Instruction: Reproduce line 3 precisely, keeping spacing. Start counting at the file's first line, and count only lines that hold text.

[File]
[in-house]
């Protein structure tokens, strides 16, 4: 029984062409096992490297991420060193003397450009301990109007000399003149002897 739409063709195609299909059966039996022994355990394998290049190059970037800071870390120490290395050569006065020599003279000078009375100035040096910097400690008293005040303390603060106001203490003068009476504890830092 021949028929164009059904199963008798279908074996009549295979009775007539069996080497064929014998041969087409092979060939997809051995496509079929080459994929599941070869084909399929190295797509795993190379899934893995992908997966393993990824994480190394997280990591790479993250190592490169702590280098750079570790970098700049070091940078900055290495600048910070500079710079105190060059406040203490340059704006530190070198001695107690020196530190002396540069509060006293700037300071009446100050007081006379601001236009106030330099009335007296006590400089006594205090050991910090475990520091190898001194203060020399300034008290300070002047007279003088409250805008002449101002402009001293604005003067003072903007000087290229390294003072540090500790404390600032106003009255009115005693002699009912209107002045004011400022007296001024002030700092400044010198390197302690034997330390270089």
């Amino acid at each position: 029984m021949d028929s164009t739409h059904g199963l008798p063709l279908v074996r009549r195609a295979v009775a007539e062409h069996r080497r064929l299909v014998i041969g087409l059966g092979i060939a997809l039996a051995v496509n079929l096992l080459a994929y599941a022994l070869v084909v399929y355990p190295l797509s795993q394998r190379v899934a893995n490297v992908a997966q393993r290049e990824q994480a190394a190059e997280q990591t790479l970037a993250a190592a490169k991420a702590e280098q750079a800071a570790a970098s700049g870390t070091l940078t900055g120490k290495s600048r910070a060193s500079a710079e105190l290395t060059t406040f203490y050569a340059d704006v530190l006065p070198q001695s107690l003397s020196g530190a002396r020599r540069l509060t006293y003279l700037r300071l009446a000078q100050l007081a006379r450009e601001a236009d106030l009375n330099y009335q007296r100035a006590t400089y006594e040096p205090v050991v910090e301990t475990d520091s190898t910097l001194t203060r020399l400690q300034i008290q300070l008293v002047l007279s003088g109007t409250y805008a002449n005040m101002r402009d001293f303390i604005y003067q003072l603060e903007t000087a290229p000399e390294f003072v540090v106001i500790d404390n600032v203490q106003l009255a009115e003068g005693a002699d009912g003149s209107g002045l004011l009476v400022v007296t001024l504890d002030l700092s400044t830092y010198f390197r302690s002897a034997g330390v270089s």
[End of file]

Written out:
């Amino acid at each position: 029984m021949d028929s164009t739409h059904g199963l008798p063709l279908v074996r009549r195609a295979v009775a007539e062409h069996r080497r064929l299909v014998i041969g087409l059966g092979i060939a997809l039996a051995v496509n079929l096992l080459a994929y599941a022994l070869v084909v399929y355990p190295l797509s795993q394998r190379v899934a893995n490297v992908a997966q393993r290049e990824q994480a190394a190059e997280q990591t790479l970037a993250a190592a490169k991420a702590e280098q750079a800071a570790a970098s700049g870390t070091l940078t900055g120490k290495s600048r910070a060193s500079a710079e105190l290395t060059t406040f203490y050569a340059d704006v530190l006065p070198q001695s107690l003397s020196g530190a002396r020599r540069l509060t006293y003279l700037r300071l009446a000078q100050l007081a006379r450009e601001a236009d106030l009375n330099y009335q007296r100035a006590t400089y006594e040096p205090v050991v910090e301990t475990d520091s190898t910097l001194t203060r020399l400690q300034i008290q300070l008293v002047l007279s003088g109007t409250y805008a002449n005040m101002r402009d001293f303390i604005y003067q003072l603060e903007t000087a290229p000399e390294f003072v540090v106001i500790d404390n600032v203490q106003l009255a009115e003068g005693a002699d009912g003149s209107g002045l004011l009476v400022v007296t001024l504890d002030l700092s400044t830092y010198f390197r302690s002897a034997g330390v270089s």